(highlighted in pink)--in this case the Incident Management Process. This correlation allows the
service provider to demonstrate compliance to ITIL by illustrating how the ITIL process is
implemented within the customer’s process architecture. Further analysis can be done to identify
where the flow is deficient when compared to ITIL. This allows the service provider to implement
new processes so that compliance to ITIL can be achieved.
Source: QinetiQ, 2004
Figure 2
The diagram in Figure 3 illustrates how ITIL sub processes (highlighted in blue) can be used to
change the flow to ensure that it is ITIL compliant. This hybrid process flow takes the best of both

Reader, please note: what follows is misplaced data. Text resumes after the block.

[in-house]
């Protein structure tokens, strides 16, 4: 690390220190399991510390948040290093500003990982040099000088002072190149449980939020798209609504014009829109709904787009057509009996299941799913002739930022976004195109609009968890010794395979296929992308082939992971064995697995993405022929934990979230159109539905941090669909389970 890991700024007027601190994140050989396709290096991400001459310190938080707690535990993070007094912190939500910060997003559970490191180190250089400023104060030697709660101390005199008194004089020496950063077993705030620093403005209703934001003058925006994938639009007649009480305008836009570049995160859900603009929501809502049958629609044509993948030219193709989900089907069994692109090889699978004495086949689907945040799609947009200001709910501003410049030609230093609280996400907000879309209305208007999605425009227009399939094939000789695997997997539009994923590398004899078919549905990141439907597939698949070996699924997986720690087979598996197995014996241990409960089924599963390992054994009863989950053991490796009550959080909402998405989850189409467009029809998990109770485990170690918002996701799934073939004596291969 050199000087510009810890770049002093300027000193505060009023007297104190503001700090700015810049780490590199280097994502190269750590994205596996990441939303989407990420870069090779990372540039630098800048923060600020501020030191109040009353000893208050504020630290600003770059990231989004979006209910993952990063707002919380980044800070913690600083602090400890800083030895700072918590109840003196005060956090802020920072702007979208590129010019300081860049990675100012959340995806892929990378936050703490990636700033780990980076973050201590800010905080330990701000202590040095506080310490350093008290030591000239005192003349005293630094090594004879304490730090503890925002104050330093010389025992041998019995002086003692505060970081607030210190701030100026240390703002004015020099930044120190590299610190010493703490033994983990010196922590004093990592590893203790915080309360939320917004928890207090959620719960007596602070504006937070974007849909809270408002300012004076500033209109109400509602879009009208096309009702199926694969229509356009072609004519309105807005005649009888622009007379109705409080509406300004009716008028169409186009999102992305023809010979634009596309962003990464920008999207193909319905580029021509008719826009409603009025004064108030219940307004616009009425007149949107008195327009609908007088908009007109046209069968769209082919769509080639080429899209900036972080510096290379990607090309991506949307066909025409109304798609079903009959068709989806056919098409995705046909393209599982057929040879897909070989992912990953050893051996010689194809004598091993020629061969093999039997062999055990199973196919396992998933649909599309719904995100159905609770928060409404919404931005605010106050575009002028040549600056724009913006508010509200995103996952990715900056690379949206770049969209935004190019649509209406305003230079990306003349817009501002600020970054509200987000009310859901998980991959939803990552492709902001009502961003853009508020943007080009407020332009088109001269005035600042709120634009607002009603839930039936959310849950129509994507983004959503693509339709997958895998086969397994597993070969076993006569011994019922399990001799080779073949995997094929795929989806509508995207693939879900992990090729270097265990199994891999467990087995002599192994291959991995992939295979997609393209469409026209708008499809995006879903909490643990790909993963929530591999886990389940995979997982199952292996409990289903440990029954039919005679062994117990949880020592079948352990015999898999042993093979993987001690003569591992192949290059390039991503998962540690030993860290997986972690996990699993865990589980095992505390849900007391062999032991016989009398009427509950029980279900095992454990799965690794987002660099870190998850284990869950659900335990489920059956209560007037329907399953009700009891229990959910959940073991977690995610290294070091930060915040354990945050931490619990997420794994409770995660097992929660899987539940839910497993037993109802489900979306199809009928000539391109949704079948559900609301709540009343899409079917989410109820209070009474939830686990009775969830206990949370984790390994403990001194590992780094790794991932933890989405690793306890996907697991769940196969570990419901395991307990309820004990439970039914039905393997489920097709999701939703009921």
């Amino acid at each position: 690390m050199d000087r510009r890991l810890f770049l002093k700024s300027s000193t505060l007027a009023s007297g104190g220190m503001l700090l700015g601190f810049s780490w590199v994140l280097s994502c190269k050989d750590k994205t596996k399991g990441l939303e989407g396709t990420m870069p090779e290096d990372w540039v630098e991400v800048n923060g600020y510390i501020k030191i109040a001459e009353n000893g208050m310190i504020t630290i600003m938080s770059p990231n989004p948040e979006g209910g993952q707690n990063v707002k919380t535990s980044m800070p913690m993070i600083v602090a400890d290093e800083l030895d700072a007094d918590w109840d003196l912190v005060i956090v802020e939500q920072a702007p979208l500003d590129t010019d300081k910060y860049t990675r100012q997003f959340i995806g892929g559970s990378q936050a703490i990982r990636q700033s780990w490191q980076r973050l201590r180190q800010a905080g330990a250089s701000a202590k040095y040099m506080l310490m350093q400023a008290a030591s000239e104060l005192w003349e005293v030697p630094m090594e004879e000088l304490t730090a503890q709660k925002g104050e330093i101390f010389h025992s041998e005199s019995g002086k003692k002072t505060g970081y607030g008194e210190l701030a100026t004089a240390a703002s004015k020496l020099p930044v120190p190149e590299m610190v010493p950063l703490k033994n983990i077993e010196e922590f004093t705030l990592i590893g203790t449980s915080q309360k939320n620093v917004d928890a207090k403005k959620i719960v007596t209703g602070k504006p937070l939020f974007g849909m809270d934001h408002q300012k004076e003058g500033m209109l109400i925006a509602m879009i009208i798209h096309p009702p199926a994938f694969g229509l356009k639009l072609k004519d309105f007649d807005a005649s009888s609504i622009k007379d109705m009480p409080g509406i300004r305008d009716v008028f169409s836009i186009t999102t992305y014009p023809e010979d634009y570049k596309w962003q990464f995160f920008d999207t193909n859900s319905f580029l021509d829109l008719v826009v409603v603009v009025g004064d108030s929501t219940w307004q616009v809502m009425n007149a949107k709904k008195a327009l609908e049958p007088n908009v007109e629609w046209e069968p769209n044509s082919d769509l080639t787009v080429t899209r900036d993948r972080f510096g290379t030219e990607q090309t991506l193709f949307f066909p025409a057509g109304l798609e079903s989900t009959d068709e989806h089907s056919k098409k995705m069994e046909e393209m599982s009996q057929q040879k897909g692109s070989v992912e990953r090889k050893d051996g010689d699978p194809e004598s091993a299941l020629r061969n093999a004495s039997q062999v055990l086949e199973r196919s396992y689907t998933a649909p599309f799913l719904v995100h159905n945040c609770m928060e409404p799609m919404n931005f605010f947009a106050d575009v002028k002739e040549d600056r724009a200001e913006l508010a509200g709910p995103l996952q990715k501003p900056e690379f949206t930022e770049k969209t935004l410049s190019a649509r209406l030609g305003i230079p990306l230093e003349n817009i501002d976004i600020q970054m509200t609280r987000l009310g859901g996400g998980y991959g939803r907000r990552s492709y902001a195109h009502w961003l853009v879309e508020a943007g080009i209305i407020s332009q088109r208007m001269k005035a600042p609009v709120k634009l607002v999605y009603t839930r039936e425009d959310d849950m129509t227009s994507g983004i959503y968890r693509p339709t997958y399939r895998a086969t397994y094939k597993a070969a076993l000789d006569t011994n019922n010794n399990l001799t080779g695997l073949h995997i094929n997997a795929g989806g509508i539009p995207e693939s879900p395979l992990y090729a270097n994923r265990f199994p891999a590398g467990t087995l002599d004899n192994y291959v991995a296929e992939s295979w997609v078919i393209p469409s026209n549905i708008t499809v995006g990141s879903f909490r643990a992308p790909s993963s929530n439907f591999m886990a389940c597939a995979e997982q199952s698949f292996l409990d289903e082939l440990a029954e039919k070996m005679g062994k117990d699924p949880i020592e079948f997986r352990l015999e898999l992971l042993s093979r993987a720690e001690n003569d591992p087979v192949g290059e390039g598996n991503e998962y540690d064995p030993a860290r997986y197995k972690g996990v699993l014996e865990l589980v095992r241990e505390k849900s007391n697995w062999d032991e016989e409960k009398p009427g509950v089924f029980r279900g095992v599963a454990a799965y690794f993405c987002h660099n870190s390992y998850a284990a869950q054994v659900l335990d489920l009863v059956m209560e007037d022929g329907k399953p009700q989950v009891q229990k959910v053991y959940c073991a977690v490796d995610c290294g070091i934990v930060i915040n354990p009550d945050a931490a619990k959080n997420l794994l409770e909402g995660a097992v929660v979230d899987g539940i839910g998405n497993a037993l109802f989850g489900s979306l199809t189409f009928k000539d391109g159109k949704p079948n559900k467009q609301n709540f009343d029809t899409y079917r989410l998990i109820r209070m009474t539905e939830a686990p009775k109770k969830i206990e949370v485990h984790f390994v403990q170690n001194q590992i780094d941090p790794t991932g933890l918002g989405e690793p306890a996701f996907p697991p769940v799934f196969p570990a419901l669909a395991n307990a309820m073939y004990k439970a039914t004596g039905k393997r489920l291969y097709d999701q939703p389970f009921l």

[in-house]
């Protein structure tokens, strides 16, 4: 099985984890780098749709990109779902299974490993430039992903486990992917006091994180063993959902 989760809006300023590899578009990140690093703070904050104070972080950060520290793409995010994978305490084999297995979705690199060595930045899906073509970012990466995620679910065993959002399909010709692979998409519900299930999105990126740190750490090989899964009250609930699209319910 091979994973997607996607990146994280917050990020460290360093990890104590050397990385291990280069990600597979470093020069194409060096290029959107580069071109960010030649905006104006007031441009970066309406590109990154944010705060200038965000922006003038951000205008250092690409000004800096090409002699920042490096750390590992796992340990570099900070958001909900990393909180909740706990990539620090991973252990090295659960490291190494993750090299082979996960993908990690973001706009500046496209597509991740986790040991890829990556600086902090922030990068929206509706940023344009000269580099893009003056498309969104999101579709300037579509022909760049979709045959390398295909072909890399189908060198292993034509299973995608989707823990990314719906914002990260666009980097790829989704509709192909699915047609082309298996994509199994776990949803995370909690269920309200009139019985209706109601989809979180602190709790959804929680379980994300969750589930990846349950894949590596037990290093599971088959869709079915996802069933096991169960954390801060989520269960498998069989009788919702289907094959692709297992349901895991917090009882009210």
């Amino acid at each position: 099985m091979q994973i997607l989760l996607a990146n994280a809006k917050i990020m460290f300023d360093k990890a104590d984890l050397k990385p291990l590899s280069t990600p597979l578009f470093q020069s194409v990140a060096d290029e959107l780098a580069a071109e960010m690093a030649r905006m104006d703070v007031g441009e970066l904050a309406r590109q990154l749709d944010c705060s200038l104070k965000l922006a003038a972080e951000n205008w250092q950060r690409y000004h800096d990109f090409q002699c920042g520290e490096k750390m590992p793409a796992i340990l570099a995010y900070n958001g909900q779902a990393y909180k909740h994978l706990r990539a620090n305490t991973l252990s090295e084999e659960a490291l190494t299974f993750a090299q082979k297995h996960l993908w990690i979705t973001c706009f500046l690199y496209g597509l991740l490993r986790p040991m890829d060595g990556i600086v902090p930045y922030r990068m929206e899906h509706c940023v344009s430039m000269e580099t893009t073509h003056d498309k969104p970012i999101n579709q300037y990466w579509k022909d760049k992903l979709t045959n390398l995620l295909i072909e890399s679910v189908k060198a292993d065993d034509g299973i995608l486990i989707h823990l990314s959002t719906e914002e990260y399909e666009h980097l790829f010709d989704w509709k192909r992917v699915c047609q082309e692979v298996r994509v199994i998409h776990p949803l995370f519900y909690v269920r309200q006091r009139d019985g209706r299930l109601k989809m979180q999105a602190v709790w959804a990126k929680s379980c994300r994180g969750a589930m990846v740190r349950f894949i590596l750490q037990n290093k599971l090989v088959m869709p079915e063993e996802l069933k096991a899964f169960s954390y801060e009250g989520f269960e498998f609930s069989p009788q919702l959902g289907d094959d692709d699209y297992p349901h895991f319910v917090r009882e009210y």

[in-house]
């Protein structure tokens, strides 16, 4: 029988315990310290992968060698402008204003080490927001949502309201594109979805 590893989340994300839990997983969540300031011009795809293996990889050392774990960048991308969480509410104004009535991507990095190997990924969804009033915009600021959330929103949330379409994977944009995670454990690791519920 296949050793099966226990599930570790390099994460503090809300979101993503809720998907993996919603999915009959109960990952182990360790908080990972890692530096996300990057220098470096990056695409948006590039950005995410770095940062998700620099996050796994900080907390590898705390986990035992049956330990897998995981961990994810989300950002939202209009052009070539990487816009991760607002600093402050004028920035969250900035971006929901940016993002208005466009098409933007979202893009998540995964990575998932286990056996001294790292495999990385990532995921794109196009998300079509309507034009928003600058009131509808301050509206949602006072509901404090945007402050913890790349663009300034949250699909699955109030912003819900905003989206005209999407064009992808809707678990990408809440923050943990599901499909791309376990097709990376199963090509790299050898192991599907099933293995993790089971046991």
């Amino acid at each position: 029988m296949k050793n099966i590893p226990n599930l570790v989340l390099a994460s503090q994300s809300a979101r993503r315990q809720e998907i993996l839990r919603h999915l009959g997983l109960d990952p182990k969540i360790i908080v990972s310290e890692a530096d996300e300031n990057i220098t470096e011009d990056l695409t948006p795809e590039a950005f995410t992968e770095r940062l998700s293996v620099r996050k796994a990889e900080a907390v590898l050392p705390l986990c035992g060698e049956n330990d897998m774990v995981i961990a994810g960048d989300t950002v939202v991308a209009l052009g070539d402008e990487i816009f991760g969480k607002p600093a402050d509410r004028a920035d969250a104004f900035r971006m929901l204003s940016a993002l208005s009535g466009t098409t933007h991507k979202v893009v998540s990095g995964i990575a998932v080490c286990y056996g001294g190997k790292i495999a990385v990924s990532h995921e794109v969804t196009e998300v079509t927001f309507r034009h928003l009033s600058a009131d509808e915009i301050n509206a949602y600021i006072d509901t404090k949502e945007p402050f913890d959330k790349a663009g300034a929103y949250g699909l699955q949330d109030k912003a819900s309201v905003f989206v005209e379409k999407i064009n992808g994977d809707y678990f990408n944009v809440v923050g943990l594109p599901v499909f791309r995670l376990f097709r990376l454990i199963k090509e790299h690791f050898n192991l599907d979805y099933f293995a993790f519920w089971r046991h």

frameworks to provide a more complete process flow.
Source: QinetiQ, 2004
Figure 3
Base on the TM Forum eTOM/ITIL analysis work, we are convinced that the service providers
should model all their operational process in a standard way; that can be done by modeling the
processes using the Process Elements of the eTOM process framework, which provide the
breadth of the process coverage required for the service providers across different types of
services. ITIL can be used very effectively in conjunction with eTOM in that it will assist in
creating a more complete Enterprise Business Process Framework which includes all the
functional elements needed for IT support processes.
Copyright © 2005 Jenny Huang All rights reserved.
January 2005
In June 2004, Jim Clinch, ITIL Service Manager from The Office of Government Commerce, UK,